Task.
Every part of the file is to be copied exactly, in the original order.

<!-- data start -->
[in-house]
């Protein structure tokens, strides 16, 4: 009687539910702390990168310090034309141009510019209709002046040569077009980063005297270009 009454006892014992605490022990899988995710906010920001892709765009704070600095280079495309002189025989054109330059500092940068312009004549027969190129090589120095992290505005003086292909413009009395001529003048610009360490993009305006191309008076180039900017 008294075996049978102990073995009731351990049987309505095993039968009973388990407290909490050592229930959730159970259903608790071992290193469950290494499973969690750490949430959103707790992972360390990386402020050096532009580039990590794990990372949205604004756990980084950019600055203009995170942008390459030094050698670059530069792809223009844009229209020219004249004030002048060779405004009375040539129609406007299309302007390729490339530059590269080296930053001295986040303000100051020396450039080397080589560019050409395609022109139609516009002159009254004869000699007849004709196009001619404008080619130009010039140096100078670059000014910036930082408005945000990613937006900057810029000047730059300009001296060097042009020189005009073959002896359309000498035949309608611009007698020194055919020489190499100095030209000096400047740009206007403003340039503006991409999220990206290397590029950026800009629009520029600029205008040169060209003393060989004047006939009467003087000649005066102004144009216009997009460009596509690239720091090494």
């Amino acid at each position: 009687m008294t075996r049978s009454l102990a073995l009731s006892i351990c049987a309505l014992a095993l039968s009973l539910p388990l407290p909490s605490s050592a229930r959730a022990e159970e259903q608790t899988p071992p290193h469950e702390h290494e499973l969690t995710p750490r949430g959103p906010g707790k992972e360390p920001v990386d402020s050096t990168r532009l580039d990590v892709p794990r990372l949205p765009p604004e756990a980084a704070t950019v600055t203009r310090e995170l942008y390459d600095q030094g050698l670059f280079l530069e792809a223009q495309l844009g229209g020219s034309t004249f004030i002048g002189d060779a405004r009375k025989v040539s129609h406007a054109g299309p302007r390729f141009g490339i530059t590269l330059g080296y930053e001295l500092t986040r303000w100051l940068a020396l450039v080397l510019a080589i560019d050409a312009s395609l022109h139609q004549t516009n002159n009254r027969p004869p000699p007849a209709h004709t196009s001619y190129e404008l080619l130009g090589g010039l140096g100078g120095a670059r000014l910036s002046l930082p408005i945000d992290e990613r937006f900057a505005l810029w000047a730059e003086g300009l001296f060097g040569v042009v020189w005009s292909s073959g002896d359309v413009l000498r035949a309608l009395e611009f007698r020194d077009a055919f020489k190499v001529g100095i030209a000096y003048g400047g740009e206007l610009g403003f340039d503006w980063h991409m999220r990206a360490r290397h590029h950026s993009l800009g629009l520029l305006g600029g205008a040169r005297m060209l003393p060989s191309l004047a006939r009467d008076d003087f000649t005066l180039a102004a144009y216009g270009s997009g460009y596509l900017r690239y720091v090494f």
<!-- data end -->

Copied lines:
[in-house]
């Protein structure tokens, strides 16, 4: 009687539910702390990168310090034309141009510019209709002046040569077009980063005297270009 009454006892014992605490022990899988995710906010920001892709765009704070600095280079495309002189025989054109330059500092940068312009004549027969190129090589120095992290505005003086292909413009009395001529003048610009360490993009305006191309008076180039900017 008294075996049978102990073995009731351990049987309505095993039968009973388990407290909490050592229930959730159970259903608790071992290193469950290494499973969690750490949430959103707790992972360390990386402020050096532009580039990590794990990372949205604004756990980084950019600055203009995170942008390459030094050698670059530069792809223009844009229209020219004249004030002048060779405004009375040539129609406007299309302007390729490339530059590269080296930053001295986040303000100051020396450039080397080589560019050409395609022109139609516009002159009254004869000699007849004709196009001619404008080619130009010039140096100078670059000014910036930082408005945000990613937006900057810029000047730059300009001296060097042009020189005009073959002896359309000498035949309608611009007698020194055919020489190499100095030209000096400047740009206007403003340039503006991409999220990206290397590029950026800009629009520029600029205008040169060209003393060989004047006939009467003087000649005066102004144009216009997009460009596509690239720091090494």
């Amino acid at each position: 009687m008294t075996r049978s009454l102990a073995l009731s006892i351990c049987a309505l014992a095993l039968s009973l539910p388990l407290p909490s605490s050592a229930r959730a022990e159970e259903q608790t899988p071992p290193h469950e702390h290494e499973l969690t995710p750490r949430g959103p906010g707790k992972e360390p920001v990386d402020s050096t990168r532009l580039d990590v892709p794990r990372l949205p765009p604004e756990a980084a704070t950019v600055t203009r310090e995170l942008y390459d600095q030094g050698l670059f280079l530069e792809a223009q495309l844009g229209g020219s034309t004249f004030i002048g002189d060779a405004r009375k025989v040539s129609h406007a054109g299309p302007r390729f141009g490339i530059t590269l330059g080296y930053e001295l500092t986040r303000w100051l940068a020396l450039v080397l510019a080589i560019d050409a312009s395609l022109h139609q004549t516009n002159n009254r027969p004869p000699p007849a209709h004709t196009s001619y190129e404008l080619l130009g090589g010039l140096g100078g120095a670059r000014l910036s002046l930082p408005i945000d992290e990613r937006f900057a505005l810029w000047a730059e003086g300009l001296f060097g040569v042009v020189w005009s292909s073959g002896d359309v413009l000498r035949a309608l009395e611009f007698r020194d077009a055919f020489k190499v001529g100095i030209a000096y003048g400047g740009e206007l610009g403003f340039d503006w980063h991409m999220r990206a360490r290397h590029h950026s993009l800009g629009l520029l305006g600029g205008a040169r005297m060209l003393p060989s191309l004047a006939r009467d008076d003087f000649t005066l180039a102004a144009y216009g270009s997009g460009y596509l900017r690239y720091v090494f």